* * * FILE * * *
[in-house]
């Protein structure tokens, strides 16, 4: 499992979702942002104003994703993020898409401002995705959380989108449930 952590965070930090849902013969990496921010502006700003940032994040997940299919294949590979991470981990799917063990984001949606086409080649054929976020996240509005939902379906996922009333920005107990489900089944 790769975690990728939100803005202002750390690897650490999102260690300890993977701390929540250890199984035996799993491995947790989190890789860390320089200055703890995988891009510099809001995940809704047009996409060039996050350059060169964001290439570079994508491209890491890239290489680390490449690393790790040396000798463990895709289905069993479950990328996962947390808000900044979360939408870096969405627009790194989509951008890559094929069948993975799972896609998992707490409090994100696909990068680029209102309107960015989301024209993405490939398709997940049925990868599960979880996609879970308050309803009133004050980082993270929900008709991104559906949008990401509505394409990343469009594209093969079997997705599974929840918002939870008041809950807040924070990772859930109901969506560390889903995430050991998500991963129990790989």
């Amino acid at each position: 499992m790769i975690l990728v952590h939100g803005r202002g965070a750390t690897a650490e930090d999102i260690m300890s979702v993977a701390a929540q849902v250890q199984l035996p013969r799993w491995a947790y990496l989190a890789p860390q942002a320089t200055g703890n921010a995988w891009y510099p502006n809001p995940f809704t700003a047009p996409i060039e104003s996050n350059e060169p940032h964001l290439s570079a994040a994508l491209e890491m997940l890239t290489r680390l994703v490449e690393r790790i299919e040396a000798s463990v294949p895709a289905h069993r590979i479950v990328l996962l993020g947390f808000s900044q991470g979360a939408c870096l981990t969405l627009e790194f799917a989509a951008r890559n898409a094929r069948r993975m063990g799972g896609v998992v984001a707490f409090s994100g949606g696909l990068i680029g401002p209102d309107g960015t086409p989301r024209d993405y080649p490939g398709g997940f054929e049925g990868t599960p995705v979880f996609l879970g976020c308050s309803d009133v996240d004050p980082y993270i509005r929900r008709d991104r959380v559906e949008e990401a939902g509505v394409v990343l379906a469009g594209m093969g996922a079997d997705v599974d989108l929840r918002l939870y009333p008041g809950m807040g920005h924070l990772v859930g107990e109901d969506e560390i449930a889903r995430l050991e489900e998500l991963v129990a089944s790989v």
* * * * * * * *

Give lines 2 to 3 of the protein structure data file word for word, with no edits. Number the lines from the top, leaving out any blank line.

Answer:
């Protein structure tokens, strides 16, 4: 499992979702942002104003994703993020898409401002995705959380989108449930 952590965070930090849902013969990496921010502006700003940032994040997940299919294949590979991470981990799917063990984001949606086409080649054929976020996240509005939902379906996922009333920005107990489900089944 790769975690990728939100803005202002750390690897650490999102260690300890993977701390929540250890199984035996799993491995947790989190890789860390320089200055703890995988891009510099809001995940809704047009996409060039996050350059060169964001290439570079994508491209890491890239290489680390490449690393790790040396000798463990895709289905069993479950990328996962947390808000900044979360939408870096969405627009790194989509951008890559094929069948993975799972896609998992707490409090994100696909990068680029209102309107960015989301024209993405490939398709997940049925990868599960979880996609879970308050309803009133004050980082993270929900008709991104559906949008990401509505394409990343469009594209093969079997997705599974929840918002939870008041809950807040924070990772859930109901969506560390889903995430050991998500991963129990790989």
């Amino acid at each position: 499992m790769i975690l990728v952590h939100g803005r202002g965070a750390t690897a650490e930090d999102i260690m300890s979702v993977a701390a929540q849902v250890q199984l035996p013969r799993w491995a947790y990496l989190a890789p860390q942002a320089t200055g703890n921010a995988w891009y510099p502006n809001p995940f809704t700003a047009p996409i060039e104003s996050n350059e060169p940032h964001l290439s570079a994040a994508l491209e890491m997940l890239t290489r680390l994703v490449e690393r790790i299919e040396a000798s463990v294949p895709a289905h069993r590979i479950v990328l996962l993020g947390f808000s900044q991470g979360a939408c870096l981990t969405l627009e790194f799917a989509a951008r890559n898409a094929r069948r993975m063990g799972g896609v998992v984001a707490f409090s994100g949606g696909l990068i680029g401002p209102d309107g960015t086409p989301r024209d993405y080649p490939g398709g997940f054929e049925g990868t599960p995705v979880f996609l879970g976020c308050s309803d009133v996240d004050p980082y993270i509005r929900r008709d991104r959380v559906e949008e990401a939902g509505v394409v990343l379906a469009g594209m093969g996922a079997d997705v599974d989108l929840r918002l939870y009333p008041g809950m807040g920005h924070l990772v859930g107990e109901d969506e560390i449930a889903r995430l050991e489900e998500l991963v129990a089944s790989v």